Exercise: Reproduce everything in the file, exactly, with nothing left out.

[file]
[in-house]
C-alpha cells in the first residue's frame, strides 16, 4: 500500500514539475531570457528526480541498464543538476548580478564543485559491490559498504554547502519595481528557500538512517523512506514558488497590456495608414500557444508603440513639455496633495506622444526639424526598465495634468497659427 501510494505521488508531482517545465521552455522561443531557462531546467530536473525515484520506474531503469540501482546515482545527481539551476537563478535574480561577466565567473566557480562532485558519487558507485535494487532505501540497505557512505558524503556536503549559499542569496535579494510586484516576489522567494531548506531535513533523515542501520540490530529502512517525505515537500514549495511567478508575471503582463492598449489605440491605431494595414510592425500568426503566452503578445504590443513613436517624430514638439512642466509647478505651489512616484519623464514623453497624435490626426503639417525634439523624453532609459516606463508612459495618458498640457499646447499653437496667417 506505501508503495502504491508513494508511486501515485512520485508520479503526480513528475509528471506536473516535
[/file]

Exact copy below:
[in-house]
C-alpha cells in the first residue's frame, strides 16, 4: 500500500514539475531570457528526480541498464543538476548580478564543485559491490559498504554547502519595481528557500538512517523512506514558488497590456495608414500557444508603440513639455496633495506622444526639424526598465495634468497659427 501510494505521488508531482517545465521552455522561443531557462531546467530536473525515484520506474531503469540501482546515482545527481539551476537563478535574480561577466565567473566557480562532485558519487558507485535494487532505501540497505557512505558524503556536503549559499542569496535579494510586484516576489522567494531548506531535513533523515542501520540490530529502512517525505515537500514549495511567478508575471503582463492598449489605440491605431494595414510592425500568426503566452503578445504590443513613436517624430514638439512642466509647478505651489512616484519623464514623453497624435490626426503639417525634439523624453532609459516606463508612459495618458498640457499646447499653437496667417 506505501508503495502504491508513494508511486501515485512520485508520479503526480513528475509528471506536473516535